Remarks
Washington, DC
July 16, 2009


QUESTION: The Indian and Pakistani prime minister have agreed to conclude the dialogue. They met in Egypt. So do you have anything on this?

MR. KELLY: I’ve just seen reports and, of course, we’re very encouraged by these positive signals coming out of the talks. But we haven’t had a chance to really sit down and really look at them. But the initial indications are that this is something very positive.

QUESTION: Thank you.

QUESTION: What do we get from this trip? Because so much publicity has been going on and she seems, I think, well-prepared and well-briefed, because I have never seen any Secretary of State leave – going to India and talking to almost everybody, like the Secretary of Defense --

MR. KELLY: Yeah.

QUESTION: -- and think tanks and --

MR. KELLY: Yeah.

QUESTION: -- all the former secretaries and all of that.

MR. KELLY: Yeah.

QUESTION: So what’s happening? Is something big going to happen?

MR. KELLY: Well, I think you heard Assistant Secretary Blake yesterday talk about some of the agreements that we hope to reach. But I think this is just – it’s an indication of the importance that Secretary Clinton and the Administration, in general, places on our relationship with India, with the world’s largest democracy.

We, of course, wanted to wait until the elections were over. But I – what – when we think about South Asia, we think – lately, we’ve been thinking mostly about Afghanistan and some of the problems we’ve had with extremism in that area. And I think we want to really look forward and look at this relationship as something that can be very constructive in the kind of role that India can play not just in the region, but as a global player. And Secretary Clinton is genuinely excited about this trip and is really looking forward to spending a lot of time in India, three full days.

And as Assistant Secretary Blake said yesterday, we’re looking forward to our bilateral meetings and some of our – we hope to conclude some bilateral agreements. And Secretary Clinton – for the first two days, it’s going to be almost entirely people-to-people type activities, which she, of course, enjoys very much and puts a lot of importance on.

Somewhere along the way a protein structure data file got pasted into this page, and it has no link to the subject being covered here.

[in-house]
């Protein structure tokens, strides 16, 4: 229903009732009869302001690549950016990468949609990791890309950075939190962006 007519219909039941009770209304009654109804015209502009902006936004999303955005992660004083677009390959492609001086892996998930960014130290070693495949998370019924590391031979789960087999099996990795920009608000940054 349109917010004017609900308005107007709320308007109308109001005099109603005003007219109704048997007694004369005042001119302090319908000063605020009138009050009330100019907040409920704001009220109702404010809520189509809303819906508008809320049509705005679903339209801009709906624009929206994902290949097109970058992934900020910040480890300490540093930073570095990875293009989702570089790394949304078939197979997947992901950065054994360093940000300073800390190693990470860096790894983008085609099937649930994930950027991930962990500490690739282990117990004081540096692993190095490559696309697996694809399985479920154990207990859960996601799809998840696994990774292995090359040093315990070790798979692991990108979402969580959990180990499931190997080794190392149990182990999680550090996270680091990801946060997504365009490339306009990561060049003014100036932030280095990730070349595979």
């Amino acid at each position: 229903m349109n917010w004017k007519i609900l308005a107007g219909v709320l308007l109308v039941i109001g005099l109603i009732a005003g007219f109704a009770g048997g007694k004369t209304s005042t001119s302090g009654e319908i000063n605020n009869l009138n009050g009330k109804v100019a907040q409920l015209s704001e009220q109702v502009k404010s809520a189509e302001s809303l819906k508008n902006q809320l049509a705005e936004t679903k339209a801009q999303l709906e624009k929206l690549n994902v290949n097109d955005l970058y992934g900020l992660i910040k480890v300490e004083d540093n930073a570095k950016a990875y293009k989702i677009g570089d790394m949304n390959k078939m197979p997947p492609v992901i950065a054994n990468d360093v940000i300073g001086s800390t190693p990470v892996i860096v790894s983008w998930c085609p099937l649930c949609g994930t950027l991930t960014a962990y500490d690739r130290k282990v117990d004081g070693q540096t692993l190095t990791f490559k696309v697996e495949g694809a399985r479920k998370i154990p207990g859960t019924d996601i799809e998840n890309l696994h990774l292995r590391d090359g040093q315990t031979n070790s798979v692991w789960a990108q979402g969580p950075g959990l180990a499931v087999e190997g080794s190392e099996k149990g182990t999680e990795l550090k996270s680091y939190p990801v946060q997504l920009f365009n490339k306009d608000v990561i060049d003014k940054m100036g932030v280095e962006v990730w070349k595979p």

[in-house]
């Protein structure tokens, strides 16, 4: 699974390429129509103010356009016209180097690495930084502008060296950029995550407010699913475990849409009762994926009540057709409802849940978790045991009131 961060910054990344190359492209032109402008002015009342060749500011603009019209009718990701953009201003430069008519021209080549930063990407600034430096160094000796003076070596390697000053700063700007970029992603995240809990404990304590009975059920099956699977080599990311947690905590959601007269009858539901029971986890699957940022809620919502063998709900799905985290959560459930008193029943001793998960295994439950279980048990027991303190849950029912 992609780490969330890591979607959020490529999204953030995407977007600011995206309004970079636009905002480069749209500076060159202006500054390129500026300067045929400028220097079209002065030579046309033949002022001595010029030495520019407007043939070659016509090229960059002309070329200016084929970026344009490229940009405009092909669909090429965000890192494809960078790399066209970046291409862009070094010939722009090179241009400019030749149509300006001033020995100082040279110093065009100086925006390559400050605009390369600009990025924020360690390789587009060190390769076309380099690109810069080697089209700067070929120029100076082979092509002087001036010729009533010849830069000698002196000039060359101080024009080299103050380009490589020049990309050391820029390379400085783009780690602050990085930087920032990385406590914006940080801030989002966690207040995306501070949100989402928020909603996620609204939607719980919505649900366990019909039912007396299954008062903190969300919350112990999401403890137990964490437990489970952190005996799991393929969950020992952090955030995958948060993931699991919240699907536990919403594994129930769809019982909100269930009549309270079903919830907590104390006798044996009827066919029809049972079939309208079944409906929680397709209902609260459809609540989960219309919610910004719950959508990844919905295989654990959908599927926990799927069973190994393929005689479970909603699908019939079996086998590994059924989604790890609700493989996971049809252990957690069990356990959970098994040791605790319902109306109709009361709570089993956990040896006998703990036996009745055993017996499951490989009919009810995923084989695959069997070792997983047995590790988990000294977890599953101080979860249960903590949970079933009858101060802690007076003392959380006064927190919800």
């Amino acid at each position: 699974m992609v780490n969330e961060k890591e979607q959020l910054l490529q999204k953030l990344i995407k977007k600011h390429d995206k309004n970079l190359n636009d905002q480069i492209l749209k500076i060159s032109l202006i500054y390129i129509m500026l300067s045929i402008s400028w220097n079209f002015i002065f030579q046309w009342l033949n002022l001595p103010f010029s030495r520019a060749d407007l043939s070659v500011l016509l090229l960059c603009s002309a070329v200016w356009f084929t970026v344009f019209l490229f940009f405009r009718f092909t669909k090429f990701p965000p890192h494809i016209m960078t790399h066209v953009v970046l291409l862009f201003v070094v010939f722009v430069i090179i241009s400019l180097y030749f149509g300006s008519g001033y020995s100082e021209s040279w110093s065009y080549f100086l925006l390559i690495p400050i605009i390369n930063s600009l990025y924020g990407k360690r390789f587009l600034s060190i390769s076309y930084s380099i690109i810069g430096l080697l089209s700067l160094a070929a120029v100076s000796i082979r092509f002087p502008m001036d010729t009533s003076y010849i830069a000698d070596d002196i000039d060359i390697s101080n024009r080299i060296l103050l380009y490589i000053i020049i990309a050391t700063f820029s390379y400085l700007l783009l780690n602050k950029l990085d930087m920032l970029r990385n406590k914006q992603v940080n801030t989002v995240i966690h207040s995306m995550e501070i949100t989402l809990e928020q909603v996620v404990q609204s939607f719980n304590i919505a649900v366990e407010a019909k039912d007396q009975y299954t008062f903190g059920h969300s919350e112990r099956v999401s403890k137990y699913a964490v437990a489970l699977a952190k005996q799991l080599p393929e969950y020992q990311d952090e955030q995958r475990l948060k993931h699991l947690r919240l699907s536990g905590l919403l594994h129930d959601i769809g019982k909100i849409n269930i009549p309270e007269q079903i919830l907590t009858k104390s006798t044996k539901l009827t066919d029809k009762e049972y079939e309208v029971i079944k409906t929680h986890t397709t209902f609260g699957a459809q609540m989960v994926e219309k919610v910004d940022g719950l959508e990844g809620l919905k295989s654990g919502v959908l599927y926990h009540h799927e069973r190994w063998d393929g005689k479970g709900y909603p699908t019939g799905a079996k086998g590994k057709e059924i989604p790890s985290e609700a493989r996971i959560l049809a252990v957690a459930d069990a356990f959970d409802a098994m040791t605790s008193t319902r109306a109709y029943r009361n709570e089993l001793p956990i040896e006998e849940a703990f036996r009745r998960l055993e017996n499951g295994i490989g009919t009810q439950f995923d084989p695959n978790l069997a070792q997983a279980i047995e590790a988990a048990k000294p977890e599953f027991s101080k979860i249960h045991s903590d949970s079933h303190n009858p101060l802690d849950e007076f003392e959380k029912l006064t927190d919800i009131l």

QUESTION: One more thing, quickly: Are you worried or aware about Chinese threat or something? Some stories been going on that China may attack India or do something.

MR. KELLY: I haven’t heard this. God forbid. I haven’t --

QUESTION: I mean, is the U.S. or the Secretary have something on the agenda that –

MR. KELLY: No, I haven’t heard anything about that, no.

QUESTION: The Secretary will be staying in Mumbai hotel where the terrorist have attacked since (inaudible). Is there any significance for it or it’s just --

MR. KELLY: Well, I think she plans to commemorate that event while she’s in Mumbai. It was a horrific event and we know that it touched the lives of many families. And so she wants to pay tribute to the people who suffered in the event. So there is a commemoration planned, I think, on Sunday.

QUESTION: And she will be staying in the same hotel, which –

MR. KELLY: Well, I don’t think we talk about where we stay when we – before we get there, so I’m not going to confirm where we’re staying.

QUESTION: Can you say what’s planned in Mumbai tomorrow – Saturday, rather? Is it just meeting with business leaders –

MR. KELLY: I think so, yeah. It’s – yeah, a meeting with business leaders, a commemoration of the attacks. She’s going to meet with a women’s NGO and she is also going to go to a –

QUESTION: What’s the name of the NGO?

MR. KELLY: It just – it doesn’t say the name of the NGO here. And she’s also going to go to Xavier College, where there’s going to be a event to discuss the importance of education.

QUESTION: With a Bollywood film star?

MR. KELLY: I’m sorry?

QUESTION: With a Bollywood film star?

QUESTION: That’s all Saturday?

MR. KELLY: You know the whole schedule. (Laughter.)

QUESTION: Ian, that’s all Saturday?

MR. KELLY: That’s all Saturday, yeah.

QUESTION: And Sunday?

MR. KELLY: Sunday, we go to – we’ve got some events in the morning with the Consulate and then we go to New Delhi.

QUESTION: Ian, is --

MR. KELLY: And there, we’ll have a visit of a green building --

QUESTION: Oh, yeah.

MR. KELLY: -- which I think the Secretary mentioned in her speech yesterday. And then she’s going to a – some kind of agricultural cooperative. I’m not sure exactly how to characterize it --

QUESTION: Ian, yesterday --

MR. KELLY: -- to emphasize food security.

QUESTION: I’m sorry. Yesterday, the Secretary mentioned, as one of the main things of this Administration, nonproliferation and nuclear issues. And how does this Administration square that with the deal, reached before they came into office, but with India on nuclear cooperation without having an agenda (inaudible)?

MR. KELLY: Yeah. Well, I’m getting a little out of my depth when I start talking about this.

QUESTION: Well, just, I mean (inaudible).

MR. KELLY: Yeah. It’s – I think that there’s going to be – whenever there’s one of these agreements, the so-called 123 agreements, there’s quite a bit of transparency measures built into it, IAEA safeguards. And so I don’t think we really have any real concerns, any proliferation concerns, about going forward with this.